67.  Once Member States reach agreement on the post-2015 goals, the corresponding targets and indicators will have to be developed. Since targets and indicators play such a fundamental role, the question of who will develop them is of great importance. The Secretary of State told us that she expected the UN to take the lead on this, whilst Michael Anderson added that:

… a lot of the other countries, and even specialised agencies, look to some UK institutions—ODI [Overseas Development Institute], International Institute for Environment and Development, IDS [Institute of Development Studies]. They are seen as intellectual powerhouses in this area. I think the UK will play an important role not only through the Government but through a range of the think tanks that we have.[93]

68.  The development of robust targets and indicators will be a key determinant of the success of the new framework. We agree with the comments made by Michael Anderson, the Prime Minister's Special Envoy on the Development Goals: UK institutions such as the Overseas Development Institute and the Institute of Development Studies should seek to play an active part in developing these targets and indicators.

69.  One criticism of the existing MDG framework is that its architecture—goals, targets and indicators—confuses ends with means. As Professor Jeff Waage, Professor Andrew Dorward and Professor Elaine Unterhalter have argued:

Some goals and their targets focused on the achievement of impact (e.g. poverty and health goals) whereas others focused on the achievement of inputs, that is they were implementation goals (e.g. completing primary school and access to water). Many of the impact goals (eg. MDG3, 4 & 5) had both impact and implementation targets. Under different goals different emphasis was given to impact and implementation targets and indicators - and while impact indicators could be criticised for failing to specify investments and actions for their achievements, implementation indicators could lead to emphasis on achievement of these targets without consideration of their wider impact (a process known as 'goal displacement').[94]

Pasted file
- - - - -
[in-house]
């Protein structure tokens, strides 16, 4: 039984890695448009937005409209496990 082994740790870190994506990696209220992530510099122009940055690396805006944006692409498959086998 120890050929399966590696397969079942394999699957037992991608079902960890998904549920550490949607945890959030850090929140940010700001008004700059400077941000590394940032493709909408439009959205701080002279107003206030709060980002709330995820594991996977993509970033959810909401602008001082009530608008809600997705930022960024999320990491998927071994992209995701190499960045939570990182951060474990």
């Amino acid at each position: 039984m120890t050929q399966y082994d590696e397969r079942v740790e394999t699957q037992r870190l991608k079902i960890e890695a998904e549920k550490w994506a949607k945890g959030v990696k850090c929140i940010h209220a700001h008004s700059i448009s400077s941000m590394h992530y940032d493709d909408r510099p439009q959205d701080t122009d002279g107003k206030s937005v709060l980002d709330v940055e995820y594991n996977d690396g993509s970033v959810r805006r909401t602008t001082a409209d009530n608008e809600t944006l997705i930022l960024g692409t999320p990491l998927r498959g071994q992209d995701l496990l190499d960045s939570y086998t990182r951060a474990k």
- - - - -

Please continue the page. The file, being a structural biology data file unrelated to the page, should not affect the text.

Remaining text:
70.  Professor Dorward therefore argues that—in order to avoid similar confusion arising in the post-2015 framework—there should be:

a distinction between impacts (desired changes in achievement of fundamental objectives), outcomes (results of actions), outputs of actions, and inputs (resources into activities)... According to this way of looking at things, post 2015 goals should all be concerned with impacts (eg poverty, incomes, nutrition security, communication, health status, life skills, sustainable resource use and maintenance, population  growth rates, etc). For many of these there will be useful 'outcome' targets (eg school enrolment,  km of roads per person, health service access and utilisation, etc).[95]

71.  The post-2015 framework should make a very clear distinction between the ultimate 'ends' of development (which should be set out in the goals) and the means by which those ends might be achieved (which should be set out in the underlying targets and indicators).

72.  We have received written evidence which argues that whilst the goals should be global in scope, the underlying targets should be specific to the circumstances of each individual country.[96] As DFID argues:

Many themes and indicators—such as maternal mortality or access to safe drinking water—may apply more readily to developing countries. Others may be relevant and important in all countries—this may be the case in particular for issues around accountability, transparency, or the environment.[97]